‘Stranger Things 4’ Gets Slapped with a TV-MA Rating

Update: As of April 22, 2022, Netflix has now switched the rating back to TV-14. Stay tuned for more updates.

Stranger Things 4 premieres in just a few weeks, but younger fans of the show might be in for some bad news. Netflix slapped their original series with a TV-MA rating, bumping it up from a TV-14. Cast and crew for the upcoming season have promised “scarier” and “more intense” storylines, and it looks like they’re living up to their word.

'Stranger Things 4' includes several of the characters, seen here inside the home, investigating the Creel House which lends itself to a scarier storyline.
Joe Keery as Steve Harrington, Gaten Matarazzo as Dustin Henderson, Sadie Sink as Max Mayfield, Finn Wolfhard as Mike Wheeler, Natalia Dyer as Nancy Wheeler, and Caleb McLaughlin as Lucas Sinclair | Cr. Courtesy of Netflix

‘Stranger Things’ Season 1 held back on most of the scares

When Stranger Things premiered on Netflix in July 2016, the marketing for the series was scarce. Not many viewers knew exactly what they were getting into. Set in the 1980s, the show gives audiences a strong dose of nostalgia coupled with monsters and kids. Featuring some of the most prominent young stars today, it makes sense why it attracts a younger crowd.

Stranger Things Season 1 included some decent scares, but the middle school crowd was more than likely able to handle them. The Demogorgon frightened most viewers when he tried to push through Joyce Byers’ wall, and everyone held their breath as Nancy, Jonathan, and Steve faced off against the monster. However, showrunners kept the gore and adult language to a minimum.

RELATED: ‘Stranger Things 4’: 4 Questions We Have After Watching the Trailer

‘Stranger Things 4’ recently got a TV-MA rating due to violence and smoking

As the seasons of Stranger Things progress, the content becomes more mature. Season 2 featured a particularly dark theme when the Mind Flayer possesses Will (Noah Schnapp). The scenes included particularly frightening imagery that’s suited for older kids. However, it looks like Stranger Things 4 follows through with its promise of a scarier season.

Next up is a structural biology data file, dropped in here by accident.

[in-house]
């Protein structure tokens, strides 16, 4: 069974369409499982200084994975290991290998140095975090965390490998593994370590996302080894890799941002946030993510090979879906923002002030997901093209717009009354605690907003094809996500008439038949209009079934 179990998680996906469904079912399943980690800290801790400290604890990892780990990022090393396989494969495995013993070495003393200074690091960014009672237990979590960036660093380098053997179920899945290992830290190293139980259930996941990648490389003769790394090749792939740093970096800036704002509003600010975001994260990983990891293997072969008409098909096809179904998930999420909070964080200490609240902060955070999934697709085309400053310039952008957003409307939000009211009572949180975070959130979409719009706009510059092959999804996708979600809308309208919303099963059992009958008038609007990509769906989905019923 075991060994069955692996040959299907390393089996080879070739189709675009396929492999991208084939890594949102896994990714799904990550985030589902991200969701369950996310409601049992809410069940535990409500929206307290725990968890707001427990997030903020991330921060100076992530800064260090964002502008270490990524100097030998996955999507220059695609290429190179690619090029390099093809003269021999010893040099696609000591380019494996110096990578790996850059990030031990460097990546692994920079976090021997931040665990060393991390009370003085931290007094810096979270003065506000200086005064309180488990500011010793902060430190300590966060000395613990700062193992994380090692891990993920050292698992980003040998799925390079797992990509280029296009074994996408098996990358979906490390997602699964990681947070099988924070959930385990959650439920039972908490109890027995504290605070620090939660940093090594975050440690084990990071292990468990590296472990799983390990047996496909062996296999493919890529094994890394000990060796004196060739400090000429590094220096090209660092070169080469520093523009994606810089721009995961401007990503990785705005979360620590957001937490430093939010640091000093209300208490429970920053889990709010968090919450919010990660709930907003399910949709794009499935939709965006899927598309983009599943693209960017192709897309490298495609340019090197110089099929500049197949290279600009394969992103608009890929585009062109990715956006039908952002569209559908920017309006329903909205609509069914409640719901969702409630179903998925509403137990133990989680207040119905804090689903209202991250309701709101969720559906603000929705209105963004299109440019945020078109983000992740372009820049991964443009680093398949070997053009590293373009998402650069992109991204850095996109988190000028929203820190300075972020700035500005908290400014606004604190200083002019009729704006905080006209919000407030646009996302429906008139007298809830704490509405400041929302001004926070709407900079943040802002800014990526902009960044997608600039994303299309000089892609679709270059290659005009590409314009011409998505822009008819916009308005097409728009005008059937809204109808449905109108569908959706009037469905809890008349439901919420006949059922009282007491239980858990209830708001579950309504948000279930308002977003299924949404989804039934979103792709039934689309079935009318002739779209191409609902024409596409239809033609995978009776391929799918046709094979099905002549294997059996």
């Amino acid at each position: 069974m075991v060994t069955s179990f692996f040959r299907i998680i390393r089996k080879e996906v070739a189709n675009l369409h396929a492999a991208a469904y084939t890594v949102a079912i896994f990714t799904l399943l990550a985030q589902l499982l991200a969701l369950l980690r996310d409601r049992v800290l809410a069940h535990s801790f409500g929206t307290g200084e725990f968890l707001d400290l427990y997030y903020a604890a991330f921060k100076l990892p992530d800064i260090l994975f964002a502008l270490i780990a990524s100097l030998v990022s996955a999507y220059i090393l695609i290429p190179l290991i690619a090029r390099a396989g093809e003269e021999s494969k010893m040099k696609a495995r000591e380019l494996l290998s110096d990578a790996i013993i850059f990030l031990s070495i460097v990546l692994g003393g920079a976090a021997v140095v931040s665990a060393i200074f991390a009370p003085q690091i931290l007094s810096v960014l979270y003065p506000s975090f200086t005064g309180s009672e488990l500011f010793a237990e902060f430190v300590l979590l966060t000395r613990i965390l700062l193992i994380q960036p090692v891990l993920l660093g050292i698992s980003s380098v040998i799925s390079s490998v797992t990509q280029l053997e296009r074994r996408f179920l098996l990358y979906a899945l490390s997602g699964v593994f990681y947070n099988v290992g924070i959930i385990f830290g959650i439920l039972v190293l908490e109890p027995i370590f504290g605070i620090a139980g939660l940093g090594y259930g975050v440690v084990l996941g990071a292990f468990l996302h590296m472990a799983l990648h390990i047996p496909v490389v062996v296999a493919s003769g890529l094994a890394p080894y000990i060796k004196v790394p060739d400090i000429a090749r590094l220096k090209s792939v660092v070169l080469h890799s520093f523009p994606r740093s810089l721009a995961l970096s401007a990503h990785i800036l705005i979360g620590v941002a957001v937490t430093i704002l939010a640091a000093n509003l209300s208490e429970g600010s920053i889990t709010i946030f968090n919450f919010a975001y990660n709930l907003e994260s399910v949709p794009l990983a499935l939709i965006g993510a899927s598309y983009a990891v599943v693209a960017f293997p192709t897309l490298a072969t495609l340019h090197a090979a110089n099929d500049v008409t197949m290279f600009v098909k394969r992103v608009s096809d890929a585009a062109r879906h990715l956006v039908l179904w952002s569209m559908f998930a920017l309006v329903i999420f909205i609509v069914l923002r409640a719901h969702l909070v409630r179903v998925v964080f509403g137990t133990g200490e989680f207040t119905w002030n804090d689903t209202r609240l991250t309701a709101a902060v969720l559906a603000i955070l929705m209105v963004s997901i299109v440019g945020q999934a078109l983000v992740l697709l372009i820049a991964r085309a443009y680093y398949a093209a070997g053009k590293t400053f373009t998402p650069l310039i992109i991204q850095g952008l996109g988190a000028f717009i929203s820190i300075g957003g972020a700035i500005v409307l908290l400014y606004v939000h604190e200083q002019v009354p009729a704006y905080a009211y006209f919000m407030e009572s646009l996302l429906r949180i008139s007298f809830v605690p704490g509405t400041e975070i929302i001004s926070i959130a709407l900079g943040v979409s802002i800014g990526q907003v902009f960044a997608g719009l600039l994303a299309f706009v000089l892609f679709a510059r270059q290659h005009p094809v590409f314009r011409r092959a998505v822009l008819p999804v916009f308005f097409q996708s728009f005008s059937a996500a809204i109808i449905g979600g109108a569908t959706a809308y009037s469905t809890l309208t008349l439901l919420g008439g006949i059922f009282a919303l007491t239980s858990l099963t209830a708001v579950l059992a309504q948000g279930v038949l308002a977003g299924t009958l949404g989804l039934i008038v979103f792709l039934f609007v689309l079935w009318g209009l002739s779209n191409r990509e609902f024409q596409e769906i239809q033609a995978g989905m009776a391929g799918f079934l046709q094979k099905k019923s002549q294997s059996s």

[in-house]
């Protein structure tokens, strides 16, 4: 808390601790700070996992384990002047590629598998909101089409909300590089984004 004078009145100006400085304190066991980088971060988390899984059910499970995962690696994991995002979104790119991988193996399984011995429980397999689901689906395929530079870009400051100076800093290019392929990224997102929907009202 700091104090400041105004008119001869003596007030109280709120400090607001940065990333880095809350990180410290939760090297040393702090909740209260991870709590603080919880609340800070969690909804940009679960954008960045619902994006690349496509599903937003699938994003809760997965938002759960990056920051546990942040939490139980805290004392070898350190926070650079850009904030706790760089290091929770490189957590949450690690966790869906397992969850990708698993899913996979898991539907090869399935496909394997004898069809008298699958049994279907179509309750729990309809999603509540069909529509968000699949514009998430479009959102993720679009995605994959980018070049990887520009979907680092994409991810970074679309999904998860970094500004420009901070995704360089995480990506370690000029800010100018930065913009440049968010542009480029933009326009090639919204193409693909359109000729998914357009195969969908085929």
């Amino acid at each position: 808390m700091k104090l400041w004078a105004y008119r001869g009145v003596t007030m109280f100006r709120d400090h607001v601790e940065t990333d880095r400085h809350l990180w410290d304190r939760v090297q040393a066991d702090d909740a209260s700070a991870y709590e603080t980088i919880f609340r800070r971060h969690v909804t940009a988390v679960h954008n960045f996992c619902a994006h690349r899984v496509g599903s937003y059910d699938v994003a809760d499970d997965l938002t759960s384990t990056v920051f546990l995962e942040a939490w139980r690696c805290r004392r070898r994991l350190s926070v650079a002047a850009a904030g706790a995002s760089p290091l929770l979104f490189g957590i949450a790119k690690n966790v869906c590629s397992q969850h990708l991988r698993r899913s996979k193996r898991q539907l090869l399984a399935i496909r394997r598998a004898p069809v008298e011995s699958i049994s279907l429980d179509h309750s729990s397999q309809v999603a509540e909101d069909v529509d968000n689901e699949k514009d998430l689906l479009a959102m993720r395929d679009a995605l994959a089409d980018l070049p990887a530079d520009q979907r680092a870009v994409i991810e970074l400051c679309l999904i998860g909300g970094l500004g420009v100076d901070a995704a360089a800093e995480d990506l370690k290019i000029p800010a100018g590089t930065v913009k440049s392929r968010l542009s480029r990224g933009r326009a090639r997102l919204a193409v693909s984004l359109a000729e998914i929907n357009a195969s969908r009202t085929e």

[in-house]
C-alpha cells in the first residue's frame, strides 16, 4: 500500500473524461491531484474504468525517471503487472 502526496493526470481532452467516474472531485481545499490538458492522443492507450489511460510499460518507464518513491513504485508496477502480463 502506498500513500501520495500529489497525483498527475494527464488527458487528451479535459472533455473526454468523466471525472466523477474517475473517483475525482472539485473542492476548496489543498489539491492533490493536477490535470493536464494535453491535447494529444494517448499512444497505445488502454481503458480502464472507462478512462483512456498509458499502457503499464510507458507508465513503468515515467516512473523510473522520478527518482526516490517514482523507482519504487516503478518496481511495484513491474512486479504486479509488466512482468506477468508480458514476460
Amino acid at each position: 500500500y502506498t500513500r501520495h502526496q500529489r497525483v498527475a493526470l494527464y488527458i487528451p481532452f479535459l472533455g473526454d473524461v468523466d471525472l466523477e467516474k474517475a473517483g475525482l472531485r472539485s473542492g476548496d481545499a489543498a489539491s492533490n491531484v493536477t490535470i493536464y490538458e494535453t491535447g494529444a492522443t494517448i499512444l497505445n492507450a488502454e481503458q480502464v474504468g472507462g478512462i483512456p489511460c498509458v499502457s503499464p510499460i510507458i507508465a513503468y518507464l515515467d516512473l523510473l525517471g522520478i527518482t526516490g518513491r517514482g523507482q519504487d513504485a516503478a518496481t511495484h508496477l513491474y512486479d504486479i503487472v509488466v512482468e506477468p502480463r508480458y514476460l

Netflix recently updated the rating for Stranger Things 4 from TV-14 to TV-MA. The rating system from Netflix describes TV-MA as “For Mature Audiences. May not be suitable for ages 17 and under.”

The rating system also details the reasoning behind the rating. Stranger Things 4 lists violence and smoking as why the rating got bumped up from TV-14.

Finn Wolfhard promises a much scarier season

Wolfhard, who plays Mike Wheeler in Stranger Things 4 believes the upcoming season will frighten audiences more than in previous years. He spoke about the plot in an interview on The Matt Wilkinson Show.

“We say it every year like, ‘This season’s scarier. This season’s scarier.’ This season is like truly messed up, and it’s going to freak people out a lot.” The teen actor, who is also the lead singer of the band The Aubreys, continued, “You know the Duffer Brothers are doing things that people haven’t seen before in the show, which is really refreshing because if the show has been going on for as long as it has, you want people to still care.”

Even if the prominent reason behind the TV-MA rating relates to violence and smoking, the full-length trailer for Stranger Things 4 highlights the newest villain, Vecna. The creature looks similar to the White Walkers from Game of Thrones, and it most likely isn’t something that younger viewers can handle.

On top of that, one of the episodes titled “The Massacre at Hawkins Lab” is sure to feature an abundance of blood and gore. Plus, Hawkins National Laboratory primarily houses children, and seeing children die on screen isn’t something most parents are ok with letting their kids see.

Thankfully, we’re only a few weeks away from the premiere date for Stranger Things 4, and fans will finally be able to see how everything unfolds.

RELATED: ‘Stranger Things 4’: The Duffer Brothers Think That the ‘Bad Things’ Are Finally ‘Too Big’ For the People of Hawkins to ‘Ignore’